The North East England Chamber of Commerce, Confederation of British Industry and Federation of Small Businesses have joined forces behind a campaign to persuade ministers to make an early decision on funding new Metro trains.
Research shows agreeing around £400 million to replace Metro’s ageing train fleet would be worth three times the financial investment in on-going benefits to the region’s economy by supporting growth and reducing congestion.
James Ramsbotham, Chief Executive of the North East England Chamber of Commerce, said “Our members are keenly aware what an asset the Tyne and Wear Metro is for North East England, getting people to work and training, reducing congestion and supporting thousands of local businesses. The Metro is an essential part of our region’s economic future and there is a very strong case for a new train fleet. We now need Government to step up with the funding to deliver it.”
Sarah Glendinning, Regional Director for the Confederation of British Industry, said: “The Tyne and Wear Metro is a vital piece of our transport infrastructure crucial in connecting businesses to their customers and a greater talent pool. Businesses are concerned about the capacity and resilience of local infrastructure, underlining the need for investment to replace the struggling Metro train fleet.”
Simon Hanson, North East Development Manager at the Federation of Small Businesses, said: “The age of the Metro fleet and its reliability problems are becoming more of a concern. It is impossible to imagine the North East without Metro but we need to see investment if it is to continue to thrive and support the economy of our towns and cities.”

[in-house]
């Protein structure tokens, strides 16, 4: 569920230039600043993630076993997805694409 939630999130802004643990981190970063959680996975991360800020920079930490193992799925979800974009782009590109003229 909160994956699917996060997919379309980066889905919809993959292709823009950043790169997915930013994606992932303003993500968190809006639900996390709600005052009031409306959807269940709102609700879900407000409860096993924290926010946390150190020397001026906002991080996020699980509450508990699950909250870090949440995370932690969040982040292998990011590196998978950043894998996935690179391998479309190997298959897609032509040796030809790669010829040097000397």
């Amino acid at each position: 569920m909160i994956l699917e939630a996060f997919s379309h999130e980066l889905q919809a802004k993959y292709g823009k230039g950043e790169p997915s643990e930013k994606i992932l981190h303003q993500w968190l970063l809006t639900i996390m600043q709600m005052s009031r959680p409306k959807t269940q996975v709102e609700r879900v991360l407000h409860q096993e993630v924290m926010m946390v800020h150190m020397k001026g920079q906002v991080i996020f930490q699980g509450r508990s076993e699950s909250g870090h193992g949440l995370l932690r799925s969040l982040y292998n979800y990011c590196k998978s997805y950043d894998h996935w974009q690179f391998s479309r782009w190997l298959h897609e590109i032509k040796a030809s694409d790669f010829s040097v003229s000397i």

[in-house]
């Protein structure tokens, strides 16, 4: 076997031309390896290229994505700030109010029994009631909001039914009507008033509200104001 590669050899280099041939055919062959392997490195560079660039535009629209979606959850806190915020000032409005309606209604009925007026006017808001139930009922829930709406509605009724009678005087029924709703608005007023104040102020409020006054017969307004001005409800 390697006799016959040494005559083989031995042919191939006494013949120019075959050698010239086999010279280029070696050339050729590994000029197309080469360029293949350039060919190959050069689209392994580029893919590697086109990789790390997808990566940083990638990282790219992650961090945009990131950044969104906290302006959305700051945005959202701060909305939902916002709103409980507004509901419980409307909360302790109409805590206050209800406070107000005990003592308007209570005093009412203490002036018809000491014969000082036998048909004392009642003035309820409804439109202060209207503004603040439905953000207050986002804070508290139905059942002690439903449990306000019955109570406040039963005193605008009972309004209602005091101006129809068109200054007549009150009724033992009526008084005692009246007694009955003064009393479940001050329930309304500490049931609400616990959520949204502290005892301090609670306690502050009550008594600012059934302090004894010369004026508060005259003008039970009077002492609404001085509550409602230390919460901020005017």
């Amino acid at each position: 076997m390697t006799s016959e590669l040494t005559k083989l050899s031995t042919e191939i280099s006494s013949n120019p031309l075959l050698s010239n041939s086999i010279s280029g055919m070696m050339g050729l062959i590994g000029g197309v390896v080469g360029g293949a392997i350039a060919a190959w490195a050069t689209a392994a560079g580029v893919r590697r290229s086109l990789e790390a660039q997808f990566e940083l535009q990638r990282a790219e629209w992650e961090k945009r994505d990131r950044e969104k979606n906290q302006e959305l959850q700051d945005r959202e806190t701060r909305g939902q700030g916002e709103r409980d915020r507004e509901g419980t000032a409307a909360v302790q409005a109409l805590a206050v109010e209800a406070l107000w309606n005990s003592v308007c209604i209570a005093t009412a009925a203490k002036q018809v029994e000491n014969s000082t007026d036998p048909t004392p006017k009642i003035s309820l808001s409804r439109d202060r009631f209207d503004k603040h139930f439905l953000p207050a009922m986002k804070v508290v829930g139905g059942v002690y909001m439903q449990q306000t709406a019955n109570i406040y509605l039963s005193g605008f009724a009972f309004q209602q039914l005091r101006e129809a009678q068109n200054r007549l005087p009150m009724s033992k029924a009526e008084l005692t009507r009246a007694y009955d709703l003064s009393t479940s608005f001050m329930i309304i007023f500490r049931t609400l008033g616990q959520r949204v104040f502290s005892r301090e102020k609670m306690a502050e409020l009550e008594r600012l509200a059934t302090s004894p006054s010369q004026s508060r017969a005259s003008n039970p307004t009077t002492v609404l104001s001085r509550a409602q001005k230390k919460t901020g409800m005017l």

The three business organisations are working alongside Nexus, the public body which owns Metro, in asking their members to show support for a new train fleet, for which funding is needed through the Department for Transport.
Details of the case for new trains and a promotional film are at www.nexus.org.uk/Metrofutures along with details on how to show support.
Almost 40 million passengers a year use Metro, taking an estimated 11 million car journeys off some of the North East’s busiest roads, reducing both congestion and air pollution.
Two thirds of journeys are for work and education, but Metro also brings tens of thousands of people into town and city centres for shopping and leisure, helping support local business.
Metro relies on the same fleet of trains in use since the system opened in 1980, but these are now dogged by frequent faults which have hit day-to-day reliability. The trains are now among the worst-performing of their kind.
Nexus says the cost of keeping the 40-year-old fleet on the rails in the coming years will grow sharply if they are not replaced, while passengers may be put off travelling as delays and train failures grow.
The business case for a new fleet has been drawn up as part of the Metro Futures programme, which also includes investment to renew key infrastructure up to 2030 and explore possible new routes and extensions for the system, which is among the busiest rail networks outside London.
The total investment programme for the existing network would be worth almost £1 billion up to 2030, including operating costs, but be worth three times more to the economy.